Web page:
Southeast Asia Studies Monograph #61 (December 2011)
In 1873, an official named Bùi Vien supposedly traveled to the United States and requested the assistance of President Ulysses S. Grant in repelling French aggression against Vietnam. Although this story is very unlikely to be true, it has been recounted in numerous historical and popular texts, and even by a United States President, Lyndon B. Johnson. Naturally one has to inquire why this fictitious encounter would have been fabricated and then popularized. A large part of the answer involves its use as a valuable allegory for Vietnamese relations with the United States in the twentieth century. Having abandoned Vietnam in the nineteenth century, some historians argued, the United States had a responsibility to it in the twentieth. ... (more below)
In order to legitimate
a particular ideal, such as the concept of a nation, various historians
have embellished or even fabricated certain episodes in history to bolster
a preferred vision of Vietnamese nationalism and to provide an ideological
justification for their favored regime. Along with tales such as Bui Vien's
interaction with President Grant, author Wynn Wilcox considers the stories
of a bishop who purportedly began colonizing Vietnam eighty years before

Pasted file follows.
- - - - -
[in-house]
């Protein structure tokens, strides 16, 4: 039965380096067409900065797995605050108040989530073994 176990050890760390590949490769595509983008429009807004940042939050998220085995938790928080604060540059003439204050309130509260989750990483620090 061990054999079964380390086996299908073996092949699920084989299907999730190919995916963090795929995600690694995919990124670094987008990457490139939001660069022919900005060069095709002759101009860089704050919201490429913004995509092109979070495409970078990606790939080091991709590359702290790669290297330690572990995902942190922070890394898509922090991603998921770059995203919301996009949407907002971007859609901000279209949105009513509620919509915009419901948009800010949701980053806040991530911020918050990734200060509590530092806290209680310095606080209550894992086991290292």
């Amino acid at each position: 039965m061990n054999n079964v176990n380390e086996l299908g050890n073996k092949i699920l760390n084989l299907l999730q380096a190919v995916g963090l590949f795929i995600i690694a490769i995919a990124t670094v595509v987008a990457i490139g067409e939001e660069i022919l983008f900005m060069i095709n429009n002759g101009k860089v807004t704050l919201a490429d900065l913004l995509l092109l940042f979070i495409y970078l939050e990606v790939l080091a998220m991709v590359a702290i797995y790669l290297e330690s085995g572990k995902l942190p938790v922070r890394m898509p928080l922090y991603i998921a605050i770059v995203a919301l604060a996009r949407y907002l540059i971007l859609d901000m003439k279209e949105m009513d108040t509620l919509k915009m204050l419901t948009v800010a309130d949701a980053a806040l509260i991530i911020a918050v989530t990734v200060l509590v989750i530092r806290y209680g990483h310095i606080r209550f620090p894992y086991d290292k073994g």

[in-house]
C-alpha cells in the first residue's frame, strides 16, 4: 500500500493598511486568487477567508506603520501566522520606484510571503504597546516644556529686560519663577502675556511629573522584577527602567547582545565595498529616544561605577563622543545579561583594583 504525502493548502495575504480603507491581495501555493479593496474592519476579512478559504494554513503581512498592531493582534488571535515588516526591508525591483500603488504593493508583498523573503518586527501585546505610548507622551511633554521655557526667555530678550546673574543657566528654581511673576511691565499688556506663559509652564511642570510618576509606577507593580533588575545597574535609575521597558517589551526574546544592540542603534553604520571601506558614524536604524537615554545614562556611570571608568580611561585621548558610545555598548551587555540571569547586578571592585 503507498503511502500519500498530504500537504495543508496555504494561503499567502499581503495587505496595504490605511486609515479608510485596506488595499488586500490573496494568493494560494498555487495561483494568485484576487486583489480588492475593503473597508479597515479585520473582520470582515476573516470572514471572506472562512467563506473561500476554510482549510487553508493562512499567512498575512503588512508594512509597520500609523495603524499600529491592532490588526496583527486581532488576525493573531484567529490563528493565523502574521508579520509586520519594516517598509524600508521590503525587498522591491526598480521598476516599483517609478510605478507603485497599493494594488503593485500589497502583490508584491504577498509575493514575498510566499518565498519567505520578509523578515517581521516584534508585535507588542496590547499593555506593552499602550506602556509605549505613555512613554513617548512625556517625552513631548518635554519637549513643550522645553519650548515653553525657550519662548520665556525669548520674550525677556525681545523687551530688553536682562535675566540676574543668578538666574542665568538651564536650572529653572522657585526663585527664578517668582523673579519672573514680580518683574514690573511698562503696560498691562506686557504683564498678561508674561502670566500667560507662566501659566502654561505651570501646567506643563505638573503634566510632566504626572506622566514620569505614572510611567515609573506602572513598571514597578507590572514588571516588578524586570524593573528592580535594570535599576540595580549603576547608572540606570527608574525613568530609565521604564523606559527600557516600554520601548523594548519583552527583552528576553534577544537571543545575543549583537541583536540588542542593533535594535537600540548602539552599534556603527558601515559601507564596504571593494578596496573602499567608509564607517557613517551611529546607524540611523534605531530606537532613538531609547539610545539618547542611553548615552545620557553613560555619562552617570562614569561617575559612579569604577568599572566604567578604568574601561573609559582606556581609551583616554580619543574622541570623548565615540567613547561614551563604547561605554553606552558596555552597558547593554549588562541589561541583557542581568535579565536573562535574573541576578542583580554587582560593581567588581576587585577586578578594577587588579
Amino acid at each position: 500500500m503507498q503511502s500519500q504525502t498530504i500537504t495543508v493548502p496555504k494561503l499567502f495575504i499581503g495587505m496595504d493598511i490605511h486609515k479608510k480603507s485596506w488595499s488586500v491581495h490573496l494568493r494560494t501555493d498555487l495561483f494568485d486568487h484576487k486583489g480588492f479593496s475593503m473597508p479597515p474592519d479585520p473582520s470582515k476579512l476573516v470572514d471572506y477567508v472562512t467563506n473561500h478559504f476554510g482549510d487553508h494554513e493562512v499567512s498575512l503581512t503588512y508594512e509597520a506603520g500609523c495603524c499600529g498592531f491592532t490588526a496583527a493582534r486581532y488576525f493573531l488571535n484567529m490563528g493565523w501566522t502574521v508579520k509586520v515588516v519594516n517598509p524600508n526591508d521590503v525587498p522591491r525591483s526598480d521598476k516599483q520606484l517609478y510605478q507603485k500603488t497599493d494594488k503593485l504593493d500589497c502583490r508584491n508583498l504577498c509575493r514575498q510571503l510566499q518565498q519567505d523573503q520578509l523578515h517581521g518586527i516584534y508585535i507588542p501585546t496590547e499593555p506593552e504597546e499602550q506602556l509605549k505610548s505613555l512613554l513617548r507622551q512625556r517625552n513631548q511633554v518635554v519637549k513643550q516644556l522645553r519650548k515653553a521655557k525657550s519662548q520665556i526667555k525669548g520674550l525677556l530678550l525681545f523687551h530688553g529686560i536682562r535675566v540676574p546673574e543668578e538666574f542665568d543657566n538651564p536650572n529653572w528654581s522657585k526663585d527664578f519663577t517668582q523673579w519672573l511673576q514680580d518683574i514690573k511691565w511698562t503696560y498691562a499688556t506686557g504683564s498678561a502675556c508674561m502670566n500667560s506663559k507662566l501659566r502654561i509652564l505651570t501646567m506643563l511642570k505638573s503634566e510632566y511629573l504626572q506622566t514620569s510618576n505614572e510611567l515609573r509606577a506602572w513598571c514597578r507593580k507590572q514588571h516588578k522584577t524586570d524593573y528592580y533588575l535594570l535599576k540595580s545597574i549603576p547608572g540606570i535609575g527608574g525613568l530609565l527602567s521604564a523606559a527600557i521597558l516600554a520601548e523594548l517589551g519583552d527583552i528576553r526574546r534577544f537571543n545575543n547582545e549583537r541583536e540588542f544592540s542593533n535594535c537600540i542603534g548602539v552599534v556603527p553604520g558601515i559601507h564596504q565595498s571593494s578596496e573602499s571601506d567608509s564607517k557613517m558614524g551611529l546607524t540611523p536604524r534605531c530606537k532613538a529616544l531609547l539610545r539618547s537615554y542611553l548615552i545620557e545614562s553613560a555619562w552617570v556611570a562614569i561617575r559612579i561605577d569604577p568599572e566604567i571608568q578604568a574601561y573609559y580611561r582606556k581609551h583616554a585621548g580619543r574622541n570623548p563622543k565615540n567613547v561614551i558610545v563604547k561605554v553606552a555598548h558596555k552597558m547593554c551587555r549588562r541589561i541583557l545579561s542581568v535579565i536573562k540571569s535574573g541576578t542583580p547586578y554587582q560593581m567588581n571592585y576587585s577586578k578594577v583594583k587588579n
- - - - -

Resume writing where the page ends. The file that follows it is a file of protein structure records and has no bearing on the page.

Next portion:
that effort came to fruition; an emperor who so hated foreigners and Christians
that he was willing to risk his country's independence to persecute them;
an empress who either passionately loved her husband, or killed him and
married a rival king, depending on the party retelling the anecdote; a
poet who used her words to join a revolutionary fight against feudalism;
and a war of words that broke out between southern and northern Vietnamese
over who had unified Vietnam in the past, and thus who would do so in
the future. This study proposes that the interpretation of historical
allegories can elucidate the ideologies of unification and identity more
effectively than resorting to a simple empirical approach to the past.
Photo: The dinner at the Nimitz Conference,
at which President Lyndon Johnson made his Bui Vien toast; Photo courtesy
of the Lyndon Baines Johnson Library and Museum. to Johnson's right
and left are Nguyen Van Thieu and Nguyen Cao Ky, respectively.
bindings are library serial version: no jacket, no cover photo; blank
with foil stamp on spine.
Yale Southeast Asia Studies is a non-profit publishing entity at Yale University.